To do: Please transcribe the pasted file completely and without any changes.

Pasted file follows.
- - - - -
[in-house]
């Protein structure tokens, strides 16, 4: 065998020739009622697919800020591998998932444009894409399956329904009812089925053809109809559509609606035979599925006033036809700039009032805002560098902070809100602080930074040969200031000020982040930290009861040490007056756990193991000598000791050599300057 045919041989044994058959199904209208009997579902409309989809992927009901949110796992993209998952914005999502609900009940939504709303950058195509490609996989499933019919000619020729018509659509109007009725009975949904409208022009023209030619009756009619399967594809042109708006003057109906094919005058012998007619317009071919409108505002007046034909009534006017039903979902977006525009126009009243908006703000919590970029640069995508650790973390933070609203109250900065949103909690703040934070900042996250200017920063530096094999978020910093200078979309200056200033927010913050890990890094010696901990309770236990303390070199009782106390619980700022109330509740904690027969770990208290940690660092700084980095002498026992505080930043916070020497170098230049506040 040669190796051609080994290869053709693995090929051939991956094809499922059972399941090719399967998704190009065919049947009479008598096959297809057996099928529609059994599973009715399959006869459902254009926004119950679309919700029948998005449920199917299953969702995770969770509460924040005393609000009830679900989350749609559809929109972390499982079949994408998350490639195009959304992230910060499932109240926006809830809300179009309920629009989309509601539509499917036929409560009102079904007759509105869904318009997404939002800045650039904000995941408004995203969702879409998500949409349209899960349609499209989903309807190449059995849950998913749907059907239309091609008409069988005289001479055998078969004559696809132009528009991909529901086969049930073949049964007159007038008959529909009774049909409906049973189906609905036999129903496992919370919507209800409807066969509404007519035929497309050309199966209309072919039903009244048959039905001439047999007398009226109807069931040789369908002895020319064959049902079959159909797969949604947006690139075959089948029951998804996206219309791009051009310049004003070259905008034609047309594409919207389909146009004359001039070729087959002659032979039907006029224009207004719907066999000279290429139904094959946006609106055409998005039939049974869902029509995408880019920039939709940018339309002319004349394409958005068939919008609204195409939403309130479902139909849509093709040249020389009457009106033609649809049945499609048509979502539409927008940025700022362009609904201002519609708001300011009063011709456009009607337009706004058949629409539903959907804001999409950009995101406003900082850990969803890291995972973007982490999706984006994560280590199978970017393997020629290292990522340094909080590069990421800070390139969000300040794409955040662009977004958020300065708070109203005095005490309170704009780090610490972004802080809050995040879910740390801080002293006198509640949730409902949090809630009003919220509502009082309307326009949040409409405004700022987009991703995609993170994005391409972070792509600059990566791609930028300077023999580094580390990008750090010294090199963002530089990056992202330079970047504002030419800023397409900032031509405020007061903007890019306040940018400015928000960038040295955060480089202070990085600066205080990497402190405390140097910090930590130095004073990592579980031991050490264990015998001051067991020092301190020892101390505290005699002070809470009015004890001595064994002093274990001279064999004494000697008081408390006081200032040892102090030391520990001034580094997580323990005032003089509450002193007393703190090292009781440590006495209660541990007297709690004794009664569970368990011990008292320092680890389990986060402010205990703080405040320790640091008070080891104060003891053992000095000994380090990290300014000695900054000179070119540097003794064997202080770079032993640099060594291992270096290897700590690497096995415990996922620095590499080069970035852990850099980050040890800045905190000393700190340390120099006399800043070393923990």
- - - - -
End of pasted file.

[in-house]
């Protein structure tokens, strides 16, 4: 065998020739009622697919800020591998998932444009894409399956329904009812089925053809109809559509609606035979599925006033036809700039009032805002560098902070809100602080930074040969200031000020982040930290009861040490007056756990193991000598000791050599300057 045919041989044994058959199904209208009997579902409309989809992927009901949110796992993209998952914005999502609900009940939504709303950058195509490609996989499933019919000619020729018509659509109007009725009975949904409208022009023209030619009756009619399967594809042109708006003057109906094919005058012998007619317009071919409108505002007046034909009534006017039903979902977006525009126009009243908006703000919590970029640069995508650790973390933070609203109250900065949103909690703040934070900042996250200017920063530096094999978020910093200078979309200056200033927010913050890990890094010696901990309770236990303390070199009782106390619980700022109330509740904690027969770990208290940690660092700084980095002498026992505080930043916070020497170098230049506040 040669190796051609080994290869053709693995090929051939991956094809499922059972399941090719399967998704190009065919049947009479008598096959297809057996099928529609059994599973009715399959006869459902254009926004119950679309919700029948998005449920199917299953969702995770969770509460924040005393609000009830679900989350749609559809929109972390499982079949994408998350490639195009959304992230910060499932109240926006809830809300179009309920629009989309509601539509499917036929409560009102079904007759509105869904318009997404939002800045650039904000995941408004995203969702879409998500949409349209899960349609499209989903309807190449059995849950998913749907059907239309091609008409069988005289001479055998078969004559696809132009528009991909529901086969049930073949049964007159007038008959529909009774049909409906049973189906609905036999129903496992919370919507209800409807066969509404007519035929497309050309199966209309072919039903009244048959039905001439047999007398009226109807069931040789369908002895020319064959049902079959159909797969949604947006690139075959089948029951998804996206219309791009051009310049004003070259905008034609047309594409919207389909146009004359001039070729087959002659032979039907006029224009207004719907066999000279290429139904094959946006609106055409998005039939049974869902029509995408880019920039939709940018339309002319004349394409958005068939919008609204195409939403309130479902139909849509093709040249020389009457009106033609649809049945499609048509979502539409927008940025700022362009609904201002519609708001300011009063011709456009009607337009706004058949629409539903959907804001999409950009995101406003900082850990969803890291995972973007982490999706984006994560280590199978970017393997020629290292990522340094909080590069990421800070390139969000300040794409955040662009977004958020300065708070109203005095005490309170704009780090610490972004802080809050995040879910740390801080002293006198509640949730409902949090809630009003919220509502009082309307326009949040409409405004700022987009991703995609993170994005391409972070792509600059990566791609930028300077023999580094580390990008750090010294090199963002530089990056992202330079970047504002030419800023397409900032031509405020007061903007890019306040940018400015928000960038040295955060480089202070990085600066205080990497402190405390140097910090930590130095004073990592579980031991050490264990015998001051067991020092301190020892101390505290005699002070809470009015004890001595064994002093274990001279064999004494000697008081408390006081200032040892102090030391520990001034580094997580323990005032003089509450002193007393703190090292009781440590006495209660541990007297709690004794009664569970368990011990008292320092680890389990986060402010205990703080405040320790640091008070080891104060003891053992000095000994380090990290300014000695900054000179070119540097003794064997202080770079032993640099060594291992270096290897700590690497096995415990996922620095590499080069970035852990850099980050040890800045905190000393700190340390120099006399800043070393923990």